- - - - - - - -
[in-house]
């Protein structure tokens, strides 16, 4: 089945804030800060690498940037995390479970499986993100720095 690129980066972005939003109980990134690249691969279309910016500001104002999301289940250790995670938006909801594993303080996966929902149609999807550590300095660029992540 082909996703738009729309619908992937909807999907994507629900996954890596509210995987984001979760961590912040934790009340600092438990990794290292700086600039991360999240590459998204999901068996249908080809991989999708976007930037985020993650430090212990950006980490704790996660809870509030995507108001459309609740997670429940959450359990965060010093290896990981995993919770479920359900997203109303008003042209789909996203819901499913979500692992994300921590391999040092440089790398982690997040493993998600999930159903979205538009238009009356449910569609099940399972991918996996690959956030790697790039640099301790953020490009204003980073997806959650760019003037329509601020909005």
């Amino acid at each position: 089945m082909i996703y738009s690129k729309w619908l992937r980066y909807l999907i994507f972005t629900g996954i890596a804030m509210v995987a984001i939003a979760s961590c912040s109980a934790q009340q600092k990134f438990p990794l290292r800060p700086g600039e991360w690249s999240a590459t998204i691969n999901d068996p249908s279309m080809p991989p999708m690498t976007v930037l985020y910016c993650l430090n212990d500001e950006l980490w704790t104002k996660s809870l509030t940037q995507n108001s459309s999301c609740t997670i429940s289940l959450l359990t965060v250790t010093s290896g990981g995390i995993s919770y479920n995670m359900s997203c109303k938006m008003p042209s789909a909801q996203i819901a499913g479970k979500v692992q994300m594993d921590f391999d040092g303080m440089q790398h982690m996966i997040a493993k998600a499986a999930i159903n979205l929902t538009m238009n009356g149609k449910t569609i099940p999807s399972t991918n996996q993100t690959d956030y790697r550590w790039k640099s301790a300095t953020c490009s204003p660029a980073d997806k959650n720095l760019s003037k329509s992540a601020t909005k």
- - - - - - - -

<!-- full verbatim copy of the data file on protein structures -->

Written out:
[in-house]
């Protein structure tokens, strides 16, 4: 089945804030800060690498940037995390479970499986993100720095 690129980066972005939003109980990134690249691969279309910016500001104002999301289940250790995670938006909801594993303080996966929902149609999807550590300095660029992540 082909996703738009729309619908992937909807999907994507629900996954890596509210995987984001979760961590912040934790009340600092438990990794290292700086600039991360999240590459998204999901068996249908080809991989999708976007930037985020993650430090212990950006980490704790996660809870509030995507108001459309609740997670429940959450359990965060010093290896990981995993919770479920359900997203109303008003042209789909996203819901499913979500692992994300921590391999040092440089790398982690997040493993998600999930159903979205538009238009009356449910569609099940399972991918996996690959956030790697790039640099301790953020490009204003980073997806959650760019003037329509601020909005």
């Amino acid at each position: 089945m082909i996703y738009s690129k729309w619908l992937r980066y909807l999907i994507f972005t629900g996954i890596a804030m509210v995987a984001i939003a979760s961590c912040s109980a934790q009340q600092k990134f438990p990794l290292r800060p700086g600039e991360w690249s999240a590459t998204i691969n999901d068996p249908s279309m080809p991989p999708m690498t976007v930037l985020y910016c993650l430090n212990d500001e950006l980490w704790t104002k996660s809870l509030t940037q995507n108001s459309s999301c609740t997670i429940s289940l959450l359990t965060v250790t010093s290896g990981g995390i995993s919770y479920n995670m359900s997203c109303k938006m008003p042209s789909a909801q996203i819901a499913g479970k979500v692992q994300m594993d921590f391999d040092g303080m440089q790398h982690m996966i997040a493993k998600a499986a999930i159903n979205l929902t538009m238009n009356g149609k449910t569609i099940p999807s399972t991918n996996q993100t690959d956030y790697r550590w790039k640099s301790a300095t953020c490009s204003p660029a980073d997806k959650n720095l760019s003037k329509s992540a601020t909005k």